Inactivation of the transforming growth factor β (TGFβ) tumor suppressor pathway is a main step in the development of a variety of human tumors. The miR-106b-25 and miR-17-92 clusters are emerging as key modulators of TGFβ signaling in gastrointestinal and other tumors, interfering with cell cycle arrest and apoptosis when overexpressed in cancer cells. Genetic ablation of these microRNAs (miRNAs) reveals their physiologic role in the control of liver and central nervous system apoptosis, supporting the notion that miRNA-based homeostatic mechanisms can be usurped by cancer cells to resist TGFβ tumor suppression. [Cancer Res 2008;68(20):8191–4]
- gene targets
Escaping the Transforming Growth Factor β Tumor Suppressor Pathway
Transforming growth factor β (TGFβ) is a signaling molecule with a wide spectrum of functions that depend on the specific biological context. This cytokine activates the serine/threonine kinase TGFβ type-2 receptors (TGFBRII) that, in turn, recruit type-1 receptors (TGFBRI) to form active heterotetrameric complexes. Signal transduction is mediated by receptor-activated SMADs that are phosphorylated by TGFBRI, associate with common mediator SMADs, and translocate to the nucleus where they interact with DNA and transcription factors to control the expression of target genes.
Although TGFβ promotes growth and development during early embryogenesis and in some adult mesenchymal cells, most mature tissues respond to TGFβ by undergoing cell cycle arrest and/or apoptosis ( 1). This differential response to TGFβ is dictated by mostly unknown molecular switches that divert TGFβ signaling toward activation of either prosurvival or proapoptotic genes.
In the gastrointestinal tract, spatial gradients of TGFβ and other cytokines instruct epithelial cells to transiently proliferate, differentiate, and eventually die as they migrate away from the stem cell niche, coordinated by a complex system of cross-talk between the epithelial and the stromal compartments ( 2). This mechanism ensures the proper turnover of gastrointestinal epithelial cells, preventing the propagation and accumulation of acquired genetic defects.
Because transformed cells must escape TGFβ-induced cell cycle arrest and apoptosis to proliferate, impairment of TGFβ signaling is a condicio sine qua non for the development of gastrointestinal tumors. As a matter of fact, inactivation of the TGFβ pathway is a hallmark of gastrointestinal malignancies and several escape routes have been described, from loss of the TGFBRI and/or TGFBRII receptors to inactivating mutations of signal transduction SMAD molecules up to dysfunctional alterations of TGFβ downstream effectors, such as the cell cycle inhibitor CDKN1A (p21) and the proapoptotic gene BCL2L11 (BIM; ref. 3). However, only a fraction of gastrointestinal sporadic tumors exhibit inactivating mutations in early tumorigenesis, suggesting that other mechanisms must play a role in the inactivation of this pathway ( 1).
Furthermore, because inactivating mutations are more frequent downstream of SMAD proteins, a major portion of the TGFβ pathway remains intact in many tumors. In such cases, tumor cells may use other noncytostatic aspects of TGFβ signaling, reminiscent of early development, to acquire a more malignant phenotype. For example, TGFβ can stimulate the epithelial-mesenchymal transition in gastrointestinal tumor cells and promote metastasis ( 1).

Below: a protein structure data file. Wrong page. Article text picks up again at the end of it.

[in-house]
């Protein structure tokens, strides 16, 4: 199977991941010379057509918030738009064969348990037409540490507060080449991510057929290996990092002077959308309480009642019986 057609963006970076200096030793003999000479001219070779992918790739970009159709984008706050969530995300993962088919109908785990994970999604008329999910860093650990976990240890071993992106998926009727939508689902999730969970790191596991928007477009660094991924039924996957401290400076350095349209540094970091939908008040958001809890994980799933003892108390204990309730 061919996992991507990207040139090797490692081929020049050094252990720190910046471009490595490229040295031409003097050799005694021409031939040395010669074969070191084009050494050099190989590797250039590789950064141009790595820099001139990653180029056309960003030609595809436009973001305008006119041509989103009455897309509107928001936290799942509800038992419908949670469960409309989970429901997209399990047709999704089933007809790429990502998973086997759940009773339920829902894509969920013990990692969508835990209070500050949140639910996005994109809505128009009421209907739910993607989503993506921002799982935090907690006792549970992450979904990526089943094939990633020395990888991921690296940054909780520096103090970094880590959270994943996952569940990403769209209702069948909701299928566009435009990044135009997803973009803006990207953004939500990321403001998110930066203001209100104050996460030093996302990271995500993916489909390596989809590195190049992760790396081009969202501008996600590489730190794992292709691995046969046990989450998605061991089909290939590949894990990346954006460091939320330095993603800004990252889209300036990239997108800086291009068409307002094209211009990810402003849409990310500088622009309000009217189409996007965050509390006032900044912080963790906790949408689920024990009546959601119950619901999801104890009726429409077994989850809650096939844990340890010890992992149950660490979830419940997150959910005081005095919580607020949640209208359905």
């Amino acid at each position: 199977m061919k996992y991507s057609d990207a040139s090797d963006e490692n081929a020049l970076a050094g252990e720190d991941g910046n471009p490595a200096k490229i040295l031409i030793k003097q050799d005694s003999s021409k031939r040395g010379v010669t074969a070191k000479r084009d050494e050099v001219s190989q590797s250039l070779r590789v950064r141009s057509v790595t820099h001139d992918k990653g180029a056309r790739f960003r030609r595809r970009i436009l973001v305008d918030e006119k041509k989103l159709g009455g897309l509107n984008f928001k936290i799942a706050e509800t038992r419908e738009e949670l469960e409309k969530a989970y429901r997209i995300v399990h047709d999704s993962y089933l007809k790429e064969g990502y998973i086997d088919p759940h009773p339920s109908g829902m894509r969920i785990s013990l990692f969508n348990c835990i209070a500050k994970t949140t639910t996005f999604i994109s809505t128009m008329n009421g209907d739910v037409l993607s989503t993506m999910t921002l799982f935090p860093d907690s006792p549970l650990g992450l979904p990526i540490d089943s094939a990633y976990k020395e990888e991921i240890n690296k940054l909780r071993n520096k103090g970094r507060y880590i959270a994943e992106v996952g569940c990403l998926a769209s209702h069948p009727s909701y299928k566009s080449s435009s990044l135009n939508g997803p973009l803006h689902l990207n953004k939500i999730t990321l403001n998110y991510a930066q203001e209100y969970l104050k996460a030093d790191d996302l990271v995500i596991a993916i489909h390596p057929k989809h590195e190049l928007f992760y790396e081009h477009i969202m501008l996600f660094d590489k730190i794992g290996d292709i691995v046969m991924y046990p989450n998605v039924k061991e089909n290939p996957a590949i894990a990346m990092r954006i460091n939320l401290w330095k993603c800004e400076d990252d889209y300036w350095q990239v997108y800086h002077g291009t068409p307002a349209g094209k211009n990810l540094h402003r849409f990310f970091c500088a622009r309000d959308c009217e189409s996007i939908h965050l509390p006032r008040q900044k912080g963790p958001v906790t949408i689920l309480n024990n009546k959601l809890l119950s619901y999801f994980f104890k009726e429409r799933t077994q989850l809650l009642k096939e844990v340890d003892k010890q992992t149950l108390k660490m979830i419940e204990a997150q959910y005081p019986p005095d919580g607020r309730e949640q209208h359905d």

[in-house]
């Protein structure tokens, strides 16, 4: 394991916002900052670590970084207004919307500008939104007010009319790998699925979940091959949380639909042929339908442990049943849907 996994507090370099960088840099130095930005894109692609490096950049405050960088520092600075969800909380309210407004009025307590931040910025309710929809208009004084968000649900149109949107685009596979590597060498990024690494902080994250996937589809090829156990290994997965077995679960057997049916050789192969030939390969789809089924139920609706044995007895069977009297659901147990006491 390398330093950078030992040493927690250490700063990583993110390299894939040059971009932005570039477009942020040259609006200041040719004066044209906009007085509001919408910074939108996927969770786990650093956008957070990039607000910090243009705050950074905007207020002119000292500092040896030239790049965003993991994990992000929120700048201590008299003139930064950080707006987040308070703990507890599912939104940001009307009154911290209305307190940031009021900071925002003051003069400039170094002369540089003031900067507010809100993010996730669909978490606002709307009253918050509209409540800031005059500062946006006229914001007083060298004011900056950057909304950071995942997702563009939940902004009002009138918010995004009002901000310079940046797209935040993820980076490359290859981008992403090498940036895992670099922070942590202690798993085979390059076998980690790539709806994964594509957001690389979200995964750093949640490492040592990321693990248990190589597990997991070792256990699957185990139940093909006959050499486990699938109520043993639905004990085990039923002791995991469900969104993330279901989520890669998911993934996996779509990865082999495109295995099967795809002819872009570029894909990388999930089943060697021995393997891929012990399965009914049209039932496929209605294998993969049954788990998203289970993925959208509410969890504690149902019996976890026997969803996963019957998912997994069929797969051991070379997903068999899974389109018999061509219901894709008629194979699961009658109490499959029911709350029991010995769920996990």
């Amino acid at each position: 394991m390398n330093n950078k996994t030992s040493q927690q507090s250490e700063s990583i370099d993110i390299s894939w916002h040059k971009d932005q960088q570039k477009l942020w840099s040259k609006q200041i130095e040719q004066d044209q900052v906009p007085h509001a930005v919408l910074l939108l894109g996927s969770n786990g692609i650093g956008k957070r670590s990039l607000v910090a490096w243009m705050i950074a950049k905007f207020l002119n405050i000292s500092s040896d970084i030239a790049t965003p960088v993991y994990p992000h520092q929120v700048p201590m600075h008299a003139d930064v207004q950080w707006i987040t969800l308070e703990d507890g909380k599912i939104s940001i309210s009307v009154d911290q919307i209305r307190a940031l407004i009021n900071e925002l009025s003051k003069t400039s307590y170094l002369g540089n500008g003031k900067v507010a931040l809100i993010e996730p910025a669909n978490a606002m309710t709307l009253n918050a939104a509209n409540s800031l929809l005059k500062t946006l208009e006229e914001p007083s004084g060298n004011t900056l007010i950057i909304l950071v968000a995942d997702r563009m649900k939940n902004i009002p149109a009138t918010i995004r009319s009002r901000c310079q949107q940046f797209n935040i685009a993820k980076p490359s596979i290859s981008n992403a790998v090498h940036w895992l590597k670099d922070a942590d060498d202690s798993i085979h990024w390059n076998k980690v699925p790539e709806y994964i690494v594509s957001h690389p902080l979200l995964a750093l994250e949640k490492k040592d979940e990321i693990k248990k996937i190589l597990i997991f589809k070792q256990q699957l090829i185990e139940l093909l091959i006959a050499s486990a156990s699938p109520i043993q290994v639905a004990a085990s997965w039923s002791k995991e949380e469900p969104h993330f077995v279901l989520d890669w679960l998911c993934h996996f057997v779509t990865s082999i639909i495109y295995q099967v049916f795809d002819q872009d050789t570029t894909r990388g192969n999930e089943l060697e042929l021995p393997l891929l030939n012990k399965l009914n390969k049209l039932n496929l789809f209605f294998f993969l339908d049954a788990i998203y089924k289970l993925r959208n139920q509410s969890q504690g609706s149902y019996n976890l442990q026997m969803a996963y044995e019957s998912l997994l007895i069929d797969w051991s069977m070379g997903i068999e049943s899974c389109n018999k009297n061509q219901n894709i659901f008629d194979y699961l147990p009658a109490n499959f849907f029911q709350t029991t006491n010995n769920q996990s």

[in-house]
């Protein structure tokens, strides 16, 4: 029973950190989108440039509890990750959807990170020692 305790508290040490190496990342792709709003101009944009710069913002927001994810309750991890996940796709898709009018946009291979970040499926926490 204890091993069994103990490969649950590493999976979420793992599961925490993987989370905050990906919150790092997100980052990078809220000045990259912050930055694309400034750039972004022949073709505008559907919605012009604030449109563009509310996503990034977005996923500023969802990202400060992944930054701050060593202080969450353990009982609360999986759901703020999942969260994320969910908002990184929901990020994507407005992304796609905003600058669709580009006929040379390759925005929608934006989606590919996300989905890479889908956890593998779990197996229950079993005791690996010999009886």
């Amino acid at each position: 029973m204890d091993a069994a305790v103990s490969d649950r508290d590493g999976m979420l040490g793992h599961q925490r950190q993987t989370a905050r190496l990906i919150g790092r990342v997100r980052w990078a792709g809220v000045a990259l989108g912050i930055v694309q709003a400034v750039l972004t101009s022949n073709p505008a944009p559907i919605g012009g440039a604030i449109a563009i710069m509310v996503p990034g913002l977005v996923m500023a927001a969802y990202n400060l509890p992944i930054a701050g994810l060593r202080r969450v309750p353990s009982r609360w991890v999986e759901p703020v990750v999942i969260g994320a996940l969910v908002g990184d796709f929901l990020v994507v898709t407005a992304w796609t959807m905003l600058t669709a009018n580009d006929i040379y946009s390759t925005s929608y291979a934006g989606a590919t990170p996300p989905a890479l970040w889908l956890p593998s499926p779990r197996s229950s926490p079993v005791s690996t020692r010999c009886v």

MicroRNAs (miRNAs) have recently emerged as key regulatory molecules playing a role in a variety of cellular process, including differentiation, self-renewal, proliferation, apoptosis, stress response, and metabolism ( 4– 6). miRNA genes are transcribed as noncoding transcripts, processed through a series of sequential steps involving the enzymes Drosha and Dicer, and finally incorporated into the RNA-induced silencing complex to mediate target mRNA repression of translation and/or degradation. It is thought that more than 30% of human genes are posttranscriptionally regulated by miRNAs ( 7).
A role for miRNAs in human tumorigenesis firstly became apparent in 2002 when our laboratory identified a small genomic region involved in translocations and deletions of chromosome 13q14, frequently altered in chronic lymphocytic leukemia, which contained miR-15a and miR-16-1 genes ( 8). Extensive analysis of miRNA expression profiles in most human tumors subsequently revealed that several miRNAs are deregulated in human cancer ( 9, 10) and can be used to predict tumor origin ( 11). As a proof of concept that at least some miRNA alterations predispose to cancer and are not a consequence of cell transformation, the Hammond and Hannon laboratories showed that lentiviral transduction of the miR-17-92 cluster into hematopoietic cells dramatically accelerates lymphomagenesis in MYC transgenic mice ( 12), whereas we found that conditional overexpression of miR-155 in the B-cell lineage causes the development of pre-B-cell leukemias ( 13).
Nonetheless, the mechanisms and pathways targeted by cancer-related miRNAs are beginning to be uncovered. A collection of studies recently published on Cell, Cancer Cell, and Nature Immunology has shed new light on the role of miR-17-92 and its paralog miR-106b-25 in development and tumorigenesis ( 14– 17). These clusters of miRNAs, located on different chromosomes, derive from a unique gene that underwent a series of duplications, mutations, and loss of individual miRNAs during the early evolution of vertebrates, resulting in the selection of similar but not identical clusters ( Fig. 1A ). The most obvious difference is the lack of miR-18 and miR-19 homologues in the miR-106b-25 cluster. However, subtle differences between homologue miRNAs may well have functional importance: for example, miR-106b matches miR-17-5p sequence but it is three nucleotides shorter at the 3′ end, possibly affecting its intracellular localization, whereas miR-93 sequence somehow diverges from homologue miRNAs and resembles stem cell–specific miR-291-3p, miR-294, and miR-295.